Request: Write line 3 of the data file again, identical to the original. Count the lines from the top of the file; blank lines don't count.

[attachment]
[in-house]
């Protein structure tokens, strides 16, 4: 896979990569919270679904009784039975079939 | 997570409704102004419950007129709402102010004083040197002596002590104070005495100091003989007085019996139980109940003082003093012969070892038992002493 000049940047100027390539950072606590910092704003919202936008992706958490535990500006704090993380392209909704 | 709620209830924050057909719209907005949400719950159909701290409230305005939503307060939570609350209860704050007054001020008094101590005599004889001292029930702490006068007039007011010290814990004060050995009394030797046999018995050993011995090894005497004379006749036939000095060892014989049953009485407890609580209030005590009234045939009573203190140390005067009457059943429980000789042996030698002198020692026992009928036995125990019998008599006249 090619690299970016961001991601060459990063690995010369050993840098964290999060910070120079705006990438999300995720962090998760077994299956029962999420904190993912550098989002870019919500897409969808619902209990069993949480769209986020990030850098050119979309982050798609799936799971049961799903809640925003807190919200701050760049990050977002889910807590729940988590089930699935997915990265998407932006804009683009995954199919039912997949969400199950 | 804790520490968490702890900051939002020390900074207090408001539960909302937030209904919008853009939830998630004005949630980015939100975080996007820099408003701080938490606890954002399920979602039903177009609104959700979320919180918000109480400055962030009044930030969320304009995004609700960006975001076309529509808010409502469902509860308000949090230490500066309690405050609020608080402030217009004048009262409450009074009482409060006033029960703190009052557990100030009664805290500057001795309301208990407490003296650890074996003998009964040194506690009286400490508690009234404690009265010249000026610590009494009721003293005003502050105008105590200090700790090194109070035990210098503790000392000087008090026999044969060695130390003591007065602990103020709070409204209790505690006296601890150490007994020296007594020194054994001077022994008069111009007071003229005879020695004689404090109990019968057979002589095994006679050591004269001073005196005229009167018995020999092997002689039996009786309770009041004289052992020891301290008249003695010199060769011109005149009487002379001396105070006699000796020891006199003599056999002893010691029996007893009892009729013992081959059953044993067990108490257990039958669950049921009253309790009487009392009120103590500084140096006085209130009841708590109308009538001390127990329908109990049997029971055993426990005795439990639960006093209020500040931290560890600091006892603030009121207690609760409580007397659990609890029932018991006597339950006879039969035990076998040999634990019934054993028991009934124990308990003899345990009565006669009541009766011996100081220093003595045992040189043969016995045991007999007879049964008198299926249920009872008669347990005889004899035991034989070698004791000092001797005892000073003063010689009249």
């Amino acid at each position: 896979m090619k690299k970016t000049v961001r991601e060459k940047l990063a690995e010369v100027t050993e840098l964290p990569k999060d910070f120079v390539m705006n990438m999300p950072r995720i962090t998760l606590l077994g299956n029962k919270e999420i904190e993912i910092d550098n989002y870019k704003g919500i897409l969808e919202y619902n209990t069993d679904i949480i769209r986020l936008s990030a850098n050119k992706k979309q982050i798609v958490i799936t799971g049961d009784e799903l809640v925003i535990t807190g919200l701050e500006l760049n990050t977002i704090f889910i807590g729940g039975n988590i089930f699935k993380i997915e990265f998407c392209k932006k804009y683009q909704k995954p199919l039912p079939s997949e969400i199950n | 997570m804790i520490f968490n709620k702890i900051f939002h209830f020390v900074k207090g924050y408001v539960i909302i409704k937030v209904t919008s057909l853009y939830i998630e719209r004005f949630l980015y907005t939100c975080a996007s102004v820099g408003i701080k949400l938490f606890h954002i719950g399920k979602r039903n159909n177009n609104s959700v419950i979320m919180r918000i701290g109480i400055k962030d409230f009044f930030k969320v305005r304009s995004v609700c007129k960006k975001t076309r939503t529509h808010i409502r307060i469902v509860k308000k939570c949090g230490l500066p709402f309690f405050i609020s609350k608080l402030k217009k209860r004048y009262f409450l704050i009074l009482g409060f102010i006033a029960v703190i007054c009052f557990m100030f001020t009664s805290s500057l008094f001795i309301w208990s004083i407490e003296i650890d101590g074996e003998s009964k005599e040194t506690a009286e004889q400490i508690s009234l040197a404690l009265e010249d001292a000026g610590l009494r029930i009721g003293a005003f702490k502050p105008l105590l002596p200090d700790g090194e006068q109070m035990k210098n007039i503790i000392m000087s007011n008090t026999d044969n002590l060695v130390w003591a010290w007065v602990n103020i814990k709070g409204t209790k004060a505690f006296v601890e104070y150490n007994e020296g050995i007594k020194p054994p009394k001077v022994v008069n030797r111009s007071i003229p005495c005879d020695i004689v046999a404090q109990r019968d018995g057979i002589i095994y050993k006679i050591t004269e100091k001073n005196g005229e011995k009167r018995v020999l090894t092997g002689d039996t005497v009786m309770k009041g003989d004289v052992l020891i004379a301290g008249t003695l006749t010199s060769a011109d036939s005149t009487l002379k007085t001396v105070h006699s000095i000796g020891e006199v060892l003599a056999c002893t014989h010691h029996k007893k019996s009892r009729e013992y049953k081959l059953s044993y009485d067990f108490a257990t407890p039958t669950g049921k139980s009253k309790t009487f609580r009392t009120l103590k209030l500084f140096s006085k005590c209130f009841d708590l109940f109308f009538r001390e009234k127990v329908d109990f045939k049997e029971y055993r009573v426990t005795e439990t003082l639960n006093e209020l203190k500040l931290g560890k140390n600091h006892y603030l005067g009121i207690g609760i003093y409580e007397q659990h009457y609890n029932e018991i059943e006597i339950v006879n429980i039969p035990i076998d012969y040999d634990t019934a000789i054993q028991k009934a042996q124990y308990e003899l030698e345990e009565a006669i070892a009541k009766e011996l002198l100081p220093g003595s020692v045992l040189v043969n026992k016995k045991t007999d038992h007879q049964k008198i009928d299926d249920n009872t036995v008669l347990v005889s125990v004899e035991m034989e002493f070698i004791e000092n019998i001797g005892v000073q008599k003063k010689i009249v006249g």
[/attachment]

């Amino acid at each position: 896979m090619k690299k970016t000049v961001r991601e060459k940047l990063a690995e010369v100027t050993e840098l964290p990569k999060d910070f120079v390539m705006n990438m999300p950072r995720i962090t998760l606590l077994g299956n029962k919270e999420i904190e993912i910092d550098n989002y870019k704003g919500i897409l969808e919202y619902n209990t069993d679904i949480i769209r986020l936008s990030a850098n050119k992706k979309q982050i798609v958490i799936t799971g049961d009784e799903l809640v925003i535990t807190g919200l701050e500006l760049n990050t977002i704090f889910i807590g729940g039975n988590i089930f699935k993380i997915e990265f998407c392209k932006k804009y683009q909704k995954p199919l039912p079939s997949e969400i199950n | 997570m804790i520490f968490n709620k702890i900051f939002h209830f020390v900074k207090g924050y408001v539960i909302i409704k937030v209904t919008s057909l853009y939830i998630e719209r004005f949630l980015y907005t939100c975080a996007s102004v820099g408003i701080k949400l938490f606890h954002i719950g399920k979602r039903n159909n177009n609104s959700v419950i979320m919180r918000i701290g109480i400055k962030d409230f009044f930030k969320v305005r304009s995004v609700c007129k960006k975001t076309r939503t529509h808010i409502r307060i469902v509860k308000k939570c949090g230490l500066p709402f309690f405050i609020s609350k608080l402030k217009k209860r004048y009262f409450l704050i009074l009482g409060f102010i006033a029960v703190i007054c009052f557990m100030f001020t009664s805290s500057l008094f001795i309301w208990s004083i407490e003296i650890d101590g074996e003998s009964k005599e040194t506690a009286e004889q400490i508690s009234l040197a404690l009265e010249d001292a000026g610590l009494r029930i009721g003293a005003f702490k502050p105008l105590l002596p200090d700790g090194e006068q109070m035990k210098n007039i503790i000392m000087s007011n008090t026999d044969n002590l060695v130390w003591a010290w007065v602990n103020i814990k709070g409204t209790k004060a505690f006296v601890e104070y150490n007994e020296g050995i007594k020194p054994p009394k001077v022994v008069n030797r111009s007071i003229p005495c005879d020695i004689v046999a404090q109990r019968d018995g057979i002589i095994y050993k006679i050591t004269e100091k001073n005196g005229e011995k009167r018995v020999l090894t092997g002689d039996t005497v009786m309770k009041g003989d004289v052992l020891i004379a301290g008249t003695l006749t010199s060769a011109d036939s005149t009487l002379k007085t001396v105070h006699s000095i000796g020891e006199v060892l003599a056999c002893t014989h010691h029996k007893k019996s009892r009729e013992y049953k081959l059953s044993y009485d067990f108490a257990t407890p039958t669950g049921k139980s009253k309790t009487f609580r009392t009120l103590k209030l500084f140096s006085k005590c209130f009841d708590l109940f109308f009538r001390e009234k127990v329908d109990f045939k049997e029971y055993r009573v426990t005795e439990t003082l639960n006093e209020l203190k500040l931290g560890k140390n600091h006892y603030l005067g009121i207690g609760i003093y409580e007397q659990h009457y609890n029932e018991i059943e006597i339950v006879n429980i039969p035990i076998d012969y040999d634990t019934a000789i054993q028991k009934a042996q124990y308990e003899l030698e345990e009565a006669i070892a009541k009766e011996l002198l100081p220093g003595s020692v045992l040189v043969n026992k016995k045991t007999d038992h007879q049964k008198i009928d299926d249920n009872t036995v008669l347990v005889s125990v004899e035991m034989e002493f070698i004791e000092n019998i001797g005892v000073q008599k003063k010689i009249v006249g």